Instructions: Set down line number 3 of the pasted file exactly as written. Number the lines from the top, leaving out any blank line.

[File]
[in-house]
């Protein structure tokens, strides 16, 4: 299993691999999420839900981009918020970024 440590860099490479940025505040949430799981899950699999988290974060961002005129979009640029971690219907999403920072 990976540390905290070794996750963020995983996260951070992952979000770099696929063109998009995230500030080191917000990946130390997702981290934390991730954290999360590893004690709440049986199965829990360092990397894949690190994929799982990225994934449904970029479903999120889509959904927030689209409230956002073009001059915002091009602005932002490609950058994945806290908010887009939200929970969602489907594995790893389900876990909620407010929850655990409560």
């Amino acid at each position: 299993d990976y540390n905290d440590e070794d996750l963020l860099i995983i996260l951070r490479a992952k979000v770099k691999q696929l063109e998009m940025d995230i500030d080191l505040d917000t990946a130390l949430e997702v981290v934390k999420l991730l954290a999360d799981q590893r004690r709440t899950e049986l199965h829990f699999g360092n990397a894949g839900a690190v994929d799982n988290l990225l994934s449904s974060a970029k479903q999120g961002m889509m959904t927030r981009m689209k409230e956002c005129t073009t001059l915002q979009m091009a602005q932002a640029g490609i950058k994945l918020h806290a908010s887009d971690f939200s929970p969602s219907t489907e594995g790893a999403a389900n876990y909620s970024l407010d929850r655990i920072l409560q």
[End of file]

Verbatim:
């Amino acid at each position: 299993d990976y540390n905290d440590e070794d996750l963020l860099i995983i996260l951070r490479a992952k979000v770099k691999q696929l063109e998009m940025d995230i500030d080191l505040d917000t990946a130390l949430e997702v981290v934390k999420l991730l954290a999360d799981q590893r004690r709440t899950e049986l199965h829990f699999g360092n990397a894949g839900a690190v994929d799982n988290l990225l994934s449904s974060a970029k479903q999120g961002m889509m959904t927030r981009m689209k409230e956002c005129t073009t001059l915002q979009m091009a602005q932002a640029g490609i950058k994945l918020h806290a908010s887009d971690f939200s929970p969602s219907t489907e594995g790893a999403a389900n876990y909620s970024l407010d929850r655990i920072l409560q």